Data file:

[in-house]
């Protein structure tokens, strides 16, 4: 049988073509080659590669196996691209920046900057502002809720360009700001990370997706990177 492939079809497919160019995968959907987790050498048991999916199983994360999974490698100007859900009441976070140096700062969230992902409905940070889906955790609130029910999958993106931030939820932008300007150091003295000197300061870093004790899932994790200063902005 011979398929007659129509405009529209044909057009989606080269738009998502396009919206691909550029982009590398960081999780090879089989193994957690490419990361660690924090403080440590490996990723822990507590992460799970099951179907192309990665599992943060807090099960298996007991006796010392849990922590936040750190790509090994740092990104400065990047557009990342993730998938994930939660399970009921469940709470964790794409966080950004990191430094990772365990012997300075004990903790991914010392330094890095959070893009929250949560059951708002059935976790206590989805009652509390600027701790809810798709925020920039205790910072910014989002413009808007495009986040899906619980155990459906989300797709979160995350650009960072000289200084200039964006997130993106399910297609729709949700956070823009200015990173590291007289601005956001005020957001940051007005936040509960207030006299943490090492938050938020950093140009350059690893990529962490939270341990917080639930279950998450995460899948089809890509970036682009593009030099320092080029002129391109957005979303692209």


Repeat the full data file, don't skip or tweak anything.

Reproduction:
[in-house]
């Protein structure tokens, strides 16, 4: 049988073509080659590669196996691209920046900057502002809720360009700001990370997706990177 492939079809497919160019995968959907987790050498048991999916199983994360999974490698100007859900009441976070140096700062969230992902409905940070889906955790609130029910999958993106931030939820932008300007150091003295000197300061870093004790899932994790200063902005 011979398929007659129509405009529209044909057009989606080269738009998502396009919206691909550029982009590398960081999780090879089989193994957690490419990361660690924090403080440590490996990723822990507590992460799970099951179907192309990665599992943060807090099960298996007991006796010392849990922590936040750190790509090994740092990104400065990047557009990342993730998938994930939660399970009921469940709470964790794409966080950004990191430094990772365990012997300075004990903790991914010392330094890095959070893009929250949560059951708002059935976790206590989805009652509390600027701790809810798709925020920039205790910072910014989002413009808007495009986040899906619980155990459906989300797709979160995350650009960072000289200084200039964006997130993106399910297609729709949700956070823009200015990173590291007289601005956001005020957001940051007005936040509960207030006299943490090492938050938020950093140009350059690893990529962490939270341990917080639930279950998450995460899948089809890509970036682009593009030099320092080029002129391109957005979303692209």